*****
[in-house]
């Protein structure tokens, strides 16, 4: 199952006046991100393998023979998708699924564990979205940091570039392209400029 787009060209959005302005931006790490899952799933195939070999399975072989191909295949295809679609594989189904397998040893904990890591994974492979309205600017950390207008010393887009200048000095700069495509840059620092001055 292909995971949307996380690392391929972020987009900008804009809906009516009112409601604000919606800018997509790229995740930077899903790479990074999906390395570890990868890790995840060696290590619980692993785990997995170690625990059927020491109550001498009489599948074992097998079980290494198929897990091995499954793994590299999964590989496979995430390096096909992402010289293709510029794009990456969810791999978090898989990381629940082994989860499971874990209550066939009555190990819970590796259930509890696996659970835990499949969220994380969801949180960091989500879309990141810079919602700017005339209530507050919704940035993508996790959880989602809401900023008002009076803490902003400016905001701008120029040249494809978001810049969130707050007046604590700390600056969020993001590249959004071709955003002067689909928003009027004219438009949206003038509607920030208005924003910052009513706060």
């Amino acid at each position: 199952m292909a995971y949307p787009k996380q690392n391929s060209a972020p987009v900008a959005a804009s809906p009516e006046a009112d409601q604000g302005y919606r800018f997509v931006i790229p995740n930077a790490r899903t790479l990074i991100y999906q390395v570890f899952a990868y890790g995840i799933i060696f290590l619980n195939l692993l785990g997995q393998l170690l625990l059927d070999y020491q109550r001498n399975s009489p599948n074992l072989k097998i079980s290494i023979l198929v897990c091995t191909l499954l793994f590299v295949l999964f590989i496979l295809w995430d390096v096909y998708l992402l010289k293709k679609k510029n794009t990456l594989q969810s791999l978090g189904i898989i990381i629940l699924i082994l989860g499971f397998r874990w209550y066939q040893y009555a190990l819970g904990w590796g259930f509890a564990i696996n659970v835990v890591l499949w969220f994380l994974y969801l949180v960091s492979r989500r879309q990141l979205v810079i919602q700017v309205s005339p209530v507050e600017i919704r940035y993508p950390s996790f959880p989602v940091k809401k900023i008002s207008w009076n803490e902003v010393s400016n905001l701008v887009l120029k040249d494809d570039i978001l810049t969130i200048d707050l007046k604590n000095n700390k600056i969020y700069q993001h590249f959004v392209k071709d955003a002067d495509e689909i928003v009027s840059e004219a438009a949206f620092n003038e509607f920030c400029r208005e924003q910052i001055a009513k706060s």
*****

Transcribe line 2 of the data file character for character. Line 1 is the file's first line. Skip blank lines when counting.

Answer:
């Protein structure tokens, strides 16, 4: 199952006046991100393998023979998708699924564990979205940091570039392209400029 787009060209959005302005931006790490899952799933195939070999399975072989191909295949295809679609594989189904397998040893904990890591994974492979309205600017950390207008010393887009200048000095700069495509840059620092001055 292909995971949307996380690392391929972020987009900008804009809906009516009112409601604000919606800018997509790229995740930077899903790479990074999906390395570890990868890790995840060696290590619980692993785990997995170690625990059927020491109550001498009489599948074992097998079980290494198929897990091995499954793994590299999964590989496979995430390096096909992402010289293709510029794009990456969810791999978090898989990381629940082994989860499971874990209550066939009555190990819970590796259930509890696996659970835990499949969220994380969801949180960091989500879309990141810079919602700017005339209530507050919704940035993508996790959880989602809401900023008002009076803490902003400016905001701008120029040249494809978001810049969130707050007046604590700390600056969020993001590249959004071709955003002067689909928003009027004219438009949206003038509607920030208005924003910052009513706060």